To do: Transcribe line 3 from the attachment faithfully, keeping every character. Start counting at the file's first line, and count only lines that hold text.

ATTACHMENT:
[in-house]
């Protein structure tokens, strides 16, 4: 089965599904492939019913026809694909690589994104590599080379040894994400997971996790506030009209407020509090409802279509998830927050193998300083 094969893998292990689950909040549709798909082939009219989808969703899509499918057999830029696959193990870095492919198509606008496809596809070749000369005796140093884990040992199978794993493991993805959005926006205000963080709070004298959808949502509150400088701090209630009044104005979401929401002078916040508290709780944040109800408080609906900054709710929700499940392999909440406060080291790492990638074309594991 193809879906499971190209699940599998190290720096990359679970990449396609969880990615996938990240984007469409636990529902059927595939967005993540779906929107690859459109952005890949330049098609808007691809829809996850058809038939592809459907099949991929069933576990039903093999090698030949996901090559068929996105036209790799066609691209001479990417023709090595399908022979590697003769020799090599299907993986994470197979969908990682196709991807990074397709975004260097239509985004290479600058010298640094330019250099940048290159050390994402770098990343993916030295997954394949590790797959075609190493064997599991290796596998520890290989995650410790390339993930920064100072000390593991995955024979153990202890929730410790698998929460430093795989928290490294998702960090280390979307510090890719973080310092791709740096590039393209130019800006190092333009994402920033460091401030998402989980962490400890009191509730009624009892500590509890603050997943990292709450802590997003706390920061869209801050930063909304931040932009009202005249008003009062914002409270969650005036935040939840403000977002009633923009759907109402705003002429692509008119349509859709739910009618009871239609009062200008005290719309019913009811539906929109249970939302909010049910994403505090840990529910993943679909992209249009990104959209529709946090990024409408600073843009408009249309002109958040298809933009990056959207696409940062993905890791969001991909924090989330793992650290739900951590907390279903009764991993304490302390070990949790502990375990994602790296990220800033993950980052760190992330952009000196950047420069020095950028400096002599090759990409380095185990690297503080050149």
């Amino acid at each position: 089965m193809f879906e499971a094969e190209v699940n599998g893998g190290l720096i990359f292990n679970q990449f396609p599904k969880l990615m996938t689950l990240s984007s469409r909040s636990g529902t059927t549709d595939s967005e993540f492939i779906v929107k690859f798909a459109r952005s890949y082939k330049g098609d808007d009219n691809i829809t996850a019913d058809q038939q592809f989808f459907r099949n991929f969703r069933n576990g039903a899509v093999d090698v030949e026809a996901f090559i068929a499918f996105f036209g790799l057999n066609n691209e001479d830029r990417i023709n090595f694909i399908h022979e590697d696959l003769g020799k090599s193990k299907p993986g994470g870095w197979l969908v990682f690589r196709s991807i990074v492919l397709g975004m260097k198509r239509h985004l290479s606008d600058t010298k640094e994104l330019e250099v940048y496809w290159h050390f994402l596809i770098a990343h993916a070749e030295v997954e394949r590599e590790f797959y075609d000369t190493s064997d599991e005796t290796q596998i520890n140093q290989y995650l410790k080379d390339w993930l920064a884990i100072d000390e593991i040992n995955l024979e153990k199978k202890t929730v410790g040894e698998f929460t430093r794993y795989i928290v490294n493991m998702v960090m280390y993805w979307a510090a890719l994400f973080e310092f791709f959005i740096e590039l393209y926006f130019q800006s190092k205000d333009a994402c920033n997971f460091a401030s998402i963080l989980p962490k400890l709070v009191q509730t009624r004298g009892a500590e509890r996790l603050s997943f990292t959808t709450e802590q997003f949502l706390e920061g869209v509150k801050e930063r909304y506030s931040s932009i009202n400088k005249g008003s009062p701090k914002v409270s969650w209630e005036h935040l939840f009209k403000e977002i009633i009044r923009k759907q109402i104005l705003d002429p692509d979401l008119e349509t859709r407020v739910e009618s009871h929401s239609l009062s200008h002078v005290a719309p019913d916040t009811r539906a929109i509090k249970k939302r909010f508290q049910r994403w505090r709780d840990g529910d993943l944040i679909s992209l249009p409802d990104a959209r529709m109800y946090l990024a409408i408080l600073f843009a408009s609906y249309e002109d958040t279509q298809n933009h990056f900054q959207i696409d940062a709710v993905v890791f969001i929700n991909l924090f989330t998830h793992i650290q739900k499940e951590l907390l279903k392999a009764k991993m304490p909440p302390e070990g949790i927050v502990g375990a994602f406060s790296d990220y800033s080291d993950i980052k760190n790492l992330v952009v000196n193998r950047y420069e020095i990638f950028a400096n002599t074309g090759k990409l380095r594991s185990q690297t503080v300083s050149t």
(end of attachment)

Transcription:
């Amino acid at each position: 089965m193809f879906e499971a094969e190209v699940n599998g893998g190290l720096i990359f292990n679970q990449f396609p599904k969880l990615m996938t689950l990240s984007s469409r909040s636990g529902t059927t549709d595939s967005e993540f492939i779906v929107k690859f798909a459109r952005s890949y082939k330049g098609d808007d009219n691809i829809t996850a019913d058809q038939q592809f989808f459907r099949n991929f969703r069933n576990g039903a899509v093999d090698v030949e026809a996901f090559i068929a499918f996105f036209g790799l057999n066609n691209e001479d830029r990417i023709n090595f694909i399908h022979e590697d696959l003769g020799k090599s193990k299907p993986g994470g870095w197979l969908v990682f690589r196709s991807i990074v492919l397709g975004m260097k198509r239509h985004l290479s606008d600058t010298k640094e994104l330019e250099v940048y496809w290159h050390f994402l596809i770098a990343h993916a070749e030295v997954e394949r590599e590790f797959y075609d000369t190493s064997d599991e005796t290796q596998i520890n140093q290989y995650l410790k080379d390339w993930l920064a884990i100072d000390e593991i040992n995955l024979e153990k199978k202890t929730v410790g040894e698998f929460t430093r794993y795989i928290v490294n493991m998702v960090m280390y993805w979307a510090a890719l994400f973080e310092f791709f959005i740096e590039l393209y926006f130019q800006s190092k205000d333009a994402c920033n997971f460091a401030s998402i963080l989980p962490k400890l709070v009191q509730t009624r004298g009892a500590e509890r996790l603050s997943f990292t959808t709450e802590q997003f949502l706390e920061g869209v509150k801050e930063r909304y506030s931040s932009i009202n400088k005249g008003s009062p701090k914002v409270s969650w209630e005036h935040l939840f009209k403000e977002i009633i009044r923009k759907q109402i104005l705003d002429p692509d979401l008119e349509t859709r407020v739910e009618s009871h929401s239609l009062s200008h002078v005290a719309p019913d916040t009811r539906a929109i509090k249970k939302r909010f508290q049910r994403w505090r709780d840990g529910d993943l944040i679909s992209l249009p409802d990104a959209r529709m109800y946090l990024a409408i408080l600073f843009a408009s609906y249309e002109d958040t279509q298809n933009h990056f900054q959207i696409d940062a709710v993905v890791f969001i929700n991909l924090f989330t998830h793992i650290q739900k499940e951590l907390l279903k392999a009764k991993m304490p909440p302390e070990g949790i927050v502990g375990a994602f406060s790296d990220y800033s080291d993950i980052k760190n790492l992330v952009v000196n193998r950047y420069e020095i990638f950028a400096n002599t074309g090759k990409l380095r594991s185990q690297t503080v300083s050149t």